EGU General Assembly 2020
© Author(s) 2020. This work is distributed under
the Creative Commons Attribution 4.0 License.

Potential of detailed geomorphological mapping for the study of Holocene glacier chronologies: Mueller Glacier, Southern Alps/New Zealand

Stefan Winkler
Stefan Winkler
  • University of Würzburg, Department of Geography and Geology, Würzburg, Germany (

The investigation of Holocene glacier chronologies has been recognised as a key element of research on mountain glaciations in the light of current global change. They can be utilised as high-resolution palaeoclimatic archives for the immediate and more distant geological past. During the past few decades considerable progress has been achieved, in particular due to substantial improvements of the ability to accurately date glacial landforms such as terminal moraines essential for reconstructing past glacier margins and subsequent analysis in the context of glacier advance/retreat periods. The Southern Alps of New Zealand are among the few suitable study sites for the investigation of Holocene glacier chronologies in the mid-latitudinal Southern Hemisphere that consequently have drawn attention.

Since early studies of Holocene glacier chronologies in the mid-20th century, mapping of the investigated glacier forelands has been an integrated part of almost all scientific approaches regardless of the individual dating methods that may have been applied. These mapping attempts serve the identification and positioning of certain glacial or glaciofluvial landforms subsequently allowing the reconstruction of former glacier margins. They frequently also provide information about the location of sample sites for the various dating techniques applied. If detailed geomorphological mapping schemes are in use, such maps additionally support the interpretation of any chronological data by identifying the genetic origin of any landform investigated, thus enabling to link the latter to different dynamic stages of the glacier. Additionally, such maps may highlight related uncertainties such as postdepositional disturbance or potentially unclear morphodynamic relationships to the glacier's behaviour.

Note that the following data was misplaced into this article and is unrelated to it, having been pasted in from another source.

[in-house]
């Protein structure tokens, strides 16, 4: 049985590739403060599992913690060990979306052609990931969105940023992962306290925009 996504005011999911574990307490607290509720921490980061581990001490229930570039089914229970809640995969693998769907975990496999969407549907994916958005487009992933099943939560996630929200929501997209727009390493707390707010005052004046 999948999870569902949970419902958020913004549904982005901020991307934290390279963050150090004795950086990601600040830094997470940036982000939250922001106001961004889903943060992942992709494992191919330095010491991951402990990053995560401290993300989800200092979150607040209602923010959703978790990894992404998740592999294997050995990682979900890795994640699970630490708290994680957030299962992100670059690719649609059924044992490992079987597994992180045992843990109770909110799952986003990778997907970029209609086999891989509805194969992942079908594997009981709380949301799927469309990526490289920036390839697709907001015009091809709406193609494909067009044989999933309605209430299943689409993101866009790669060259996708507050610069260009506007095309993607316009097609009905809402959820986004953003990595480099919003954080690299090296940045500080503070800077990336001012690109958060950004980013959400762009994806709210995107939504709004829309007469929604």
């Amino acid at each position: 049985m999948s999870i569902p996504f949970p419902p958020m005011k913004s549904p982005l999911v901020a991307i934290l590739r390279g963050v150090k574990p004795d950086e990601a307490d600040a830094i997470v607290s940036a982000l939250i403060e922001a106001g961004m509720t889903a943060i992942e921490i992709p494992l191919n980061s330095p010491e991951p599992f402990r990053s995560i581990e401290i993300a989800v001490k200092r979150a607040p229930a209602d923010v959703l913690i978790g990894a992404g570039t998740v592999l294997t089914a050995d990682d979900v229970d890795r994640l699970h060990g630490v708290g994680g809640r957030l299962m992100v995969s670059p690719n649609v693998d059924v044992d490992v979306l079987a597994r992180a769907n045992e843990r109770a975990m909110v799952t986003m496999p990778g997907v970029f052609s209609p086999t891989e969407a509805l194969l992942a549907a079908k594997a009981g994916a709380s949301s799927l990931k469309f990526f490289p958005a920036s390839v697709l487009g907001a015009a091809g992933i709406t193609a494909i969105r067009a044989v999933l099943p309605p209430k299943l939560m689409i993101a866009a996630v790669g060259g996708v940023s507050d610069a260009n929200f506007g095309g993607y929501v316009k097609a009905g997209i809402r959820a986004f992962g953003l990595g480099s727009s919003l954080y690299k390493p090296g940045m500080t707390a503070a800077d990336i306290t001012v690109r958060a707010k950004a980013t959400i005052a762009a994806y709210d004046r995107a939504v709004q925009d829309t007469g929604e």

Reviewing recent publications it seems, however, that some appraisal of such detailed geomorphological mapping is often traded-off against the impressive progress with up-to-date dating techniques and high-resolution digital elevation models or satellite/aerial imagery. Unfortunately, the latter do neither qualify as geomorphological maps per se or fully serve the abovementioned purposes. The widespread applied common GIS software has, furthermore, limitations with respect to its graphic capabilities and unintentionally entails negligence of established and well-suited signatures or mapping schemes.

A detailed geomorphological map of the glacier foreland of Mueller Glacier, Southern Alps/New Zealand is presented as a case study. It follows an established geomorphological mapping scheme ("GMK 25") that has been adequately modified to fit both purpose and selected scale. Despite several glacier chronological studies have been conducted on this glacier foreland and the site is considered as a regional key site for related research, this map constitutes the first of its kind. The detailed geomorphological map is utilised to assess discrepancies among existing chronologies by reviewing the morphometric properties and genetic origin of those landforms that have been dated. It reveals that potential postdepositional modification of some landforms investigated had not been appropriately considered with certain previous studies. As a result, the evidence of few glacier advances needs to be classified as weak.  

Summarising, detailed geomorphological mapping is still essential for the study of Holocene glacier chronologies and should not lose its prominent position or even disappear.

How to cite: Winkler, S.: Potential of detailed geomorphological mapping for the study of Holocene glacier chronologies: Mueller Glacier, Southern Alps/New Zealand, EGU General Assembly 2020, Online, 4–8 May 2020, EGU2020-1482,, 2019

This abstract will not be presented.